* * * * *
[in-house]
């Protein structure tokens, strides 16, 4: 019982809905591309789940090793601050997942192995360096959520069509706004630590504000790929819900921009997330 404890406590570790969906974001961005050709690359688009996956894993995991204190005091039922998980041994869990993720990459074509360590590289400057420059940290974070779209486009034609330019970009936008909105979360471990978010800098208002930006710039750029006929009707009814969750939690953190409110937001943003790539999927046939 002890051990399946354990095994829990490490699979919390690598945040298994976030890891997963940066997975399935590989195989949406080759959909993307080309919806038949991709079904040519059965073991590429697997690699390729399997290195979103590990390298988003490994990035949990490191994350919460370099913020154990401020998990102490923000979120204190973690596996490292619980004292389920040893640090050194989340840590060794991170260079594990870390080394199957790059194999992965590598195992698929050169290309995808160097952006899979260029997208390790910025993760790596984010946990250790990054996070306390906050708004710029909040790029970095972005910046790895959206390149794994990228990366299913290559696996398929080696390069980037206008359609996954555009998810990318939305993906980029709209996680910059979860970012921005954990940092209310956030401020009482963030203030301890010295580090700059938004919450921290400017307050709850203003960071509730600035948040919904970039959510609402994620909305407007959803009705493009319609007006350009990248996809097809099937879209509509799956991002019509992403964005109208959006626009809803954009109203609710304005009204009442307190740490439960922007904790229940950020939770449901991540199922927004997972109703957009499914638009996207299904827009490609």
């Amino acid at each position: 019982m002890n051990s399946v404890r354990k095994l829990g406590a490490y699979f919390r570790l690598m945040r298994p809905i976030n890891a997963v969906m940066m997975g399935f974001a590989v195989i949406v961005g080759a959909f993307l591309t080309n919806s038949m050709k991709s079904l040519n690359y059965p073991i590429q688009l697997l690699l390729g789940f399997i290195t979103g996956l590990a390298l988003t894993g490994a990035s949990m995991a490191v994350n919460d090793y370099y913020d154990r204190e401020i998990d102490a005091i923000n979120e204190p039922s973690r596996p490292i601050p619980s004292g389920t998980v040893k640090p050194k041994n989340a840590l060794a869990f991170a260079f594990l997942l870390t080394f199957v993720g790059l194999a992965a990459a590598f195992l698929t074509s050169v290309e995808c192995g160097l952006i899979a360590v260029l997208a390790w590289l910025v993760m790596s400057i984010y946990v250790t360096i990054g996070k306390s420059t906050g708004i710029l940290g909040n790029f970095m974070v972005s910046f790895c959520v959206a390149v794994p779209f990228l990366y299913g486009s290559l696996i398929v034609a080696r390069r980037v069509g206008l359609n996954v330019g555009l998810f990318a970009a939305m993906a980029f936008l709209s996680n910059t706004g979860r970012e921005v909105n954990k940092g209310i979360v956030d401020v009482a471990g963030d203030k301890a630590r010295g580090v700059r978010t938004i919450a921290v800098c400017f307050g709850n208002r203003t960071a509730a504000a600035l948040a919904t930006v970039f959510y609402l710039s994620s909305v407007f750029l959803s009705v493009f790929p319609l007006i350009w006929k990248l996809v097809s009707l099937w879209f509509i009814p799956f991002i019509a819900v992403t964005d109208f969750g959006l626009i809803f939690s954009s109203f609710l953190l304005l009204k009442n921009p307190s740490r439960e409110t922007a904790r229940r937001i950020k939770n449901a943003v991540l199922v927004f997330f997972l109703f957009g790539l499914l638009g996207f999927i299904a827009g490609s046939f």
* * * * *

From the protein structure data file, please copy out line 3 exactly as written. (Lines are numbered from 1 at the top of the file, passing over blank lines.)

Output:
């Amino acid at each position: 019982m002890n051990s399946v404890r354990k095994l829990g406590a490490y699979f919390r570790l690598m945040r298994p809905i976030n890891a997963v969906m940066m997975g399935f974001a590989v195989i949406v961005g080759a959909f993307l591309t080309n919806s038949m050709k991709s079904l040519n690359y059965p073991i590429q688009l697997l690699l390729g789940f399997i290195t979103g996956l590990a390298l988003t894993g490994a990035s949990m995991a490191v994350n919460d090793y370099y913020d154990r204190e401020i998990d102490a005091i923000n979120e204190p039922s973690r596996p490292i601050p619980s004292g389920t998980v040893k640090p050194k041994n989340a840590l060794a869990f991170a260079f594990l997942l870390t080394f199957v993720g790059l194999a992965a990459a590598f195992l698929t074509s050169v290309e995808c192995g160097l952006i899979a360590v260029l997208a390790w590289l910025v993760m790596s400057i984010y946990v250790t360096i990054g996070k306390s420059t906050g708004i710029l940290g909040n790029f970095m974070v972005s910046f790895c959520v959206a390149v794994p779209f990228l990366y299913g486009s290559l696996i398929v034609a080696r390069r980037v069509g206008l359609n996954v330019g555009l998810f990318a970009a939305m993906a980029f936008l709209s996680n910059t706004g979860r970012e921005v909105n954990k940092g209310i979360v956030d401020v009482a471990g963030d203030k301890a630590r010295g580090v700059r978010t938004i919450a921290v800098c400017f307050g709850n208002r203003t960071a509730a504000a600035l948040a919904t930006v970039f959510y609402l710039s994620s909305v407007f750029l959803s009705v493009f790929p319609l007006i350009w006929k990248l996809v097809s009707l099937w879209f509509i009814p799956f991002i019509a819900v992403t964005d109208f969750g959006l626009i809803f939690s954009s109203f609710l953190l304005l009204k009442n921009p307190s740490r439960e409110t922007a904790r229940r937001i950020k939770n449901a943003v991540l199922v927004f997330f997972l109703f957009g790539l499914l638009g996207f999927i299904a827009g490609s046939f």